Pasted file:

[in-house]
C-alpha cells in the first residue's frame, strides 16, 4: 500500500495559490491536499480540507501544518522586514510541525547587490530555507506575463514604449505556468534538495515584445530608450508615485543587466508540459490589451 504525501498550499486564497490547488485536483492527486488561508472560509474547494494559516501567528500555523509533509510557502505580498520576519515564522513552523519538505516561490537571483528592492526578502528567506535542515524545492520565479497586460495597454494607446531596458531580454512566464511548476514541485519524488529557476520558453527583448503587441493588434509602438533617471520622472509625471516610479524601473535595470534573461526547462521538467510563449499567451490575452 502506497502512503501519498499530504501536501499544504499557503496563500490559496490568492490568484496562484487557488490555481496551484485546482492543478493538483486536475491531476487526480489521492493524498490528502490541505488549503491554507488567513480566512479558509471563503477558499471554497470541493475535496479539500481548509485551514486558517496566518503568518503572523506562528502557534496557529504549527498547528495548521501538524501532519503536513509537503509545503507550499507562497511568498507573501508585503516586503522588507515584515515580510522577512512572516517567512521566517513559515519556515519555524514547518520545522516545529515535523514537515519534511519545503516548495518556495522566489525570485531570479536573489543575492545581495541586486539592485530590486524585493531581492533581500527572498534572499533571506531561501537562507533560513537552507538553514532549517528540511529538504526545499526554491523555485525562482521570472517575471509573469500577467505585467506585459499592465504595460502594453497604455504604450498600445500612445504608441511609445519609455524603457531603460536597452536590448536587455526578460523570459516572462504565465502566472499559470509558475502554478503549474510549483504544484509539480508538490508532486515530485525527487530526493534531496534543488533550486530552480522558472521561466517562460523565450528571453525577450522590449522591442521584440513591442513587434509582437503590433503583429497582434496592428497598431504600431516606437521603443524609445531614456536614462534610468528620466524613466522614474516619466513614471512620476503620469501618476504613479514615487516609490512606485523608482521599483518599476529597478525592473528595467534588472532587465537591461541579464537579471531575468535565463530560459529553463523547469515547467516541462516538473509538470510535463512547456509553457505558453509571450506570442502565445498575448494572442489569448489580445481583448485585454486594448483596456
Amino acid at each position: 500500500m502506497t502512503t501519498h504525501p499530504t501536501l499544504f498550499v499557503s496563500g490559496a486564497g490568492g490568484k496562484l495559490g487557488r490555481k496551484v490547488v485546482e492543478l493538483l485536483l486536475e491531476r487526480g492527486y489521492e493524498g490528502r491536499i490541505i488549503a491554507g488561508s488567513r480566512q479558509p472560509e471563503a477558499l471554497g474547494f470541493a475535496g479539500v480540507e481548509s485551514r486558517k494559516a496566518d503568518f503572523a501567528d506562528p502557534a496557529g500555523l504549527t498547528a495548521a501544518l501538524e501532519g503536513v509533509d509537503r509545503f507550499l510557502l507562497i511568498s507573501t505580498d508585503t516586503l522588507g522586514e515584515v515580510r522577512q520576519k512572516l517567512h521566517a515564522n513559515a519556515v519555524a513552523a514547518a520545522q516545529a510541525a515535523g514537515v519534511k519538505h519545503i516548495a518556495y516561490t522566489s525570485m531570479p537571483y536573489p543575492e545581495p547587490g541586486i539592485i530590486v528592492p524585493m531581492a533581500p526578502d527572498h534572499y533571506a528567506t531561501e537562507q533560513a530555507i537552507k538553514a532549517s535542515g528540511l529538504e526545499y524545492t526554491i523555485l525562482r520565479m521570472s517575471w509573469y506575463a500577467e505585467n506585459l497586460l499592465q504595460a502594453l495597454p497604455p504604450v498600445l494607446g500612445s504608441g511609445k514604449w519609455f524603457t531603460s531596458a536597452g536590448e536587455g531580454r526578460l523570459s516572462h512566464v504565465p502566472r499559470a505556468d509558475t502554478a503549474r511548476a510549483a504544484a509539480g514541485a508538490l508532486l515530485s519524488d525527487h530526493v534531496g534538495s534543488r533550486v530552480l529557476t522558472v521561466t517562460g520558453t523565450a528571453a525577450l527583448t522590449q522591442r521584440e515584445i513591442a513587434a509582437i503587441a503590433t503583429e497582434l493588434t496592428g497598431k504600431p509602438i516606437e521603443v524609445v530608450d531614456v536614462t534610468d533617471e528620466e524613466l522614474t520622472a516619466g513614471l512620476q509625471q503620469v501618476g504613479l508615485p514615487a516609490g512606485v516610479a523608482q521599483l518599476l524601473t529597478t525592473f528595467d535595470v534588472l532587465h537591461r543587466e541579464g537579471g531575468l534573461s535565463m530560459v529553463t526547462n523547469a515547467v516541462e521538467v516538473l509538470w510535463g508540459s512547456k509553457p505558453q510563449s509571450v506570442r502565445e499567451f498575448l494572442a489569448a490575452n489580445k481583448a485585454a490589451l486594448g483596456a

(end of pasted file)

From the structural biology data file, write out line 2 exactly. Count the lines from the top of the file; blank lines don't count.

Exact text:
C-alpha cells in the first residue's frame, strides 16, 4: 500500500495559490491536499480540507501544518522586514510541525547587490530555507506575463514604449505556468534538495515584445530608450508615485543587466508540459490589451 504525501498550499486564497490547488485536483492527486488561508472560509474547494494559516501567528500555523509533509510557502505580498520576519515564522513552523519538505516561490537571483528592492526578502528567506535542515524545492520565479497586460495597454494607446531596458531580454512566464511548476514541485519524488529557476520558453527583448503587441493588434509602438533617471520622472509625471516610479524601473535595470534573461526547462521538467510563449499567451490575452 502506497502512503501519498499530504501536501499544504499557503496563500490559496490568492490568484496562484487557488490555481496551484485546482492543478493538483486536475491531476487526480489521492493524498490528502490541505488549503491554507488567513480566512479558509471563503477558499471554497470541493475535496479539500481548509485551514486558517496566518503568518503572523506562528502557534496557529504549527498547528495548521501538524501532519503536513509537503509545503507550499507562497511568498507573501508585503516586503522588507515584515515580510522577512512572516517567512521566517513559515519556515519555524514547518520545522516545529515535523514537515519534511519545503516548495518556495522566489525570485531570479536573489543575492545581495541586486539592485530590486524585493531581492533581500527572498534572499533571506531561501537562507533560513537552507538553514532549517528540511529538504526545499526554491523555485525562482521570472517575471509573469500577467505585467506585459499592465504595460502594453497604455504604450498600445500612445504608441511609445519609455524603457531603460536597452536590448536587455526578460523570459516572462504565465502566472499559470509558475502554478503549474510549483504544484509539480508538490508532486515530485525527487530526493534531496534543488533550486530552480522558472521561466517562460523565450528571453525577450522590449522591442521584440513591442513587434509582437503590433503583429497582434496592428497598431504600431516606437521603443524609445531614456536614462534610468528620466524613466522614474516619466513614471512620476503620469501618476504613479514615487516609490512606485523608482521599483518599476529597478525592473528595467534588472532587465537591461541579464537579471531575468535565463530560459529553463523547469515547467516541462516538473509538470510535463512547456509553457505558453509571450506570442502565445498575448494572442489569448489580445481583448485585454486594448483596456